Mechanisms Enthrall a South Korean Watchmaker


SEOUL — Kwanghun Hyun’s watchmaking studio, tucked away on a winding residential street in the quiet Yongsan-gu neighborhood, has all the usual machinery and tools. But it also houses his handmade clocks and automatons, perched on the shelves and hanging on the walls, either ticking along or waiting to be wound to join the party of passing time.

For Mr. Hyun, 41, they are all part of his journey as a watchmaker, rooted in his fascination with motion that began when he started studying metal arts more than 20 years ago. Now he constantly revisits the elements of his four mechanical watch models as well as the works in his dozen clock models, including a table clock with swirling legs in the shape of an upturned mustache; a pinhole camera repurposed to hold the mechanism of a clock; and several automatons, like a Pegasus with flapping wings.

“I’ve always been fascinated by the mechanics of it all, and I want to teach people what makes all of this happen,” Mr. Hyun said. “I want them to be as excited as I am about the mechanisms, whether it’s a watch, a clock or an automaton.”

Born on Jeju Island, a province off the southern coast, Mr. Hyun graduated from high school there before moving to Seoul to attend Hongik University, where he earned a bachelor’s degree in metal art and design in 2007 after doing his compulsory two-year military service. He then worked for a year, but decided to continue his schooling, enrolling in graduate school at the same university in 2008.

He became fascinated with photography — it turned out to be the subject of his master’s thesis — and particularly the history of early cameras and how they used light. While working on his master’s, Mr. Hyun decided that a timing device would be the best way to make a pinhole camera automatically capture the light needed to create an image.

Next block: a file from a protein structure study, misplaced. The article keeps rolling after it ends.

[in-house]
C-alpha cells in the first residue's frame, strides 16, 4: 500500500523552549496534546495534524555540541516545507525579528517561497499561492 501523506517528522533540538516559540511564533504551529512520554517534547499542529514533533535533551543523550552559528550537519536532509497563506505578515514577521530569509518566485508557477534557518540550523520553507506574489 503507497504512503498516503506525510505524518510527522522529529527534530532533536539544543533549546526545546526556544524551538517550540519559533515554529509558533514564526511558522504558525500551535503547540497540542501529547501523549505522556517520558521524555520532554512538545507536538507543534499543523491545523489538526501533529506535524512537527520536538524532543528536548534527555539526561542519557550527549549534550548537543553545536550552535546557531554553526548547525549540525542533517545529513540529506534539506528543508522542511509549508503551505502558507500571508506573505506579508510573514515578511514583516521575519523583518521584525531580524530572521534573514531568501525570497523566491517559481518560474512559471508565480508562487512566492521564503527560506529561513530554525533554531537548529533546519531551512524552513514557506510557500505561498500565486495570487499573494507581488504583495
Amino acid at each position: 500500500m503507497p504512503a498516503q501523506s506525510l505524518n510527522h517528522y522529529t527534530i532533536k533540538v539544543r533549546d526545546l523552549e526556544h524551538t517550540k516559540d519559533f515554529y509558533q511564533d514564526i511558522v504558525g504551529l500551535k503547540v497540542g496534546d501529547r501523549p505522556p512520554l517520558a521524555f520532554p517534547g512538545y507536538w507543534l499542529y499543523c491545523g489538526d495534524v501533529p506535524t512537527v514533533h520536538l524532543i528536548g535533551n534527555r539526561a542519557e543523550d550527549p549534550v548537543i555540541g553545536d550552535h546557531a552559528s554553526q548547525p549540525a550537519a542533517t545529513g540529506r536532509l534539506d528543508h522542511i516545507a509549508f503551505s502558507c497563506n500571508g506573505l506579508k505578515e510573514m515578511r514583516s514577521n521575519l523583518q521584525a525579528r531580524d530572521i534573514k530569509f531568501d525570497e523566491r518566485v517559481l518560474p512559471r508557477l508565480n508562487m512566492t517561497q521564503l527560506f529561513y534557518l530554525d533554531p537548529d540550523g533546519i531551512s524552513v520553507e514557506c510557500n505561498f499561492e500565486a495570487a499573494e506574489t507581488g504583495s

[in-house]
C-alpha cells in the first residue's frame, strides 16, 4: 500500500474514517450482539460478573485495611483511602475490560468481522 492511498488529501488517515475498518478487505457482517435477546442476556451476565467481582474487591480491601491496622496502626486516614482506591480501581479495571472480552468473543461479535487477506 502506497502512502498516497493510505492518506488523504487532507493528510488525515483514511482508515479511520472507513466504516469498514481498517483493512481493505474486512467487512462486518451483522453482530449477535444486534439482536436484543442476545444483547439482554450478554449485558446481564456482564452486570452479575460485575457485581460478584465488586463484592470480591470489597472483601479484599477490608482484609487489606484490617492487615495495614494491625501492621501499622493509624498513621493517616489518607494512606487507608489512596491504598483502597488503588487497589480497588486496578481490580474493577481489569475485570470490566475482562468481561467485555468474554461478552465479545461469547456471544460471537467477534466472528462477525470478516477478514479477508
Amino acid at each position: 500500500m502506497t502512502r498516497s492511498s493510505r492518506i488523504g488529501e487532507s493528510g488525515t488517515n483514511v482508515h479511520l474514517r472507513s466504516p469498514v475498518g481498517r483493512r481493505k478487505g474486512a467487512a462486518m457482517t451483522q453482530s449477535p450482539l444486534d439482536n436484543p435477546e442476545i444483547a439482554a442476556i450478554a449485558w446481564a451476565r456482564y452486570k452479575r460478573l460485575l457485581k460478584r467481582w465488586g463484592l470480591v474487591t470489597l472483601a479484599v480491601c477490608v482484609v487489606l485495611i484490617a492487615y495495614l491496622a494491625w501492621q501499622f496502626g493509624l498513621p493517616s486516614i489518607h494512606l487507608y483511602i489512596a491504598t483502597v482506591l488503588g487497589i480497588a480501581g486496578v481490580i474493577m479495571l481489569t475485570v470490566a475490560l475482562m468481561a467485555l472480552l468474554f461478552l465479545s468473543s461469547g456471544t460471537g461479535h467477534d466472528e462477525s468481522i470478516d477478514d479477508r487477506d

“The picture changes depending on exposure time, and I wanted to add the mechanism of the watches as a timer rather than constantly monitoring it,” he explained. “That’s why I started studying watches. What I discovered was a whole world inside the watch that fascinated me as much as the camera.”

In 2012, the same year that he earned his master’s degree and began a business selling cameras, he ordered some basic watch movements from the ETA factory in Switzerland and found that the ETA 6497 model worked well with a pinhole camera. After that success, he decided that he wanted to make his own watches: designing, making and assembling the parts, including the dials, the hands, the click springs and the bridges, but buying the movements. Along the way, he branched out into clocks and then to automatons.

“I started creating clocks and automatons because people didn’t really want to know the intricacies of a watch or a camera when I started showing at art fairs around South Korea and trying to sell my products,” Mr. Hyun said. “I was trying to catch people’s attention with watches and cameras. It wasn’t really working. But clocks and automatons are a very different story.”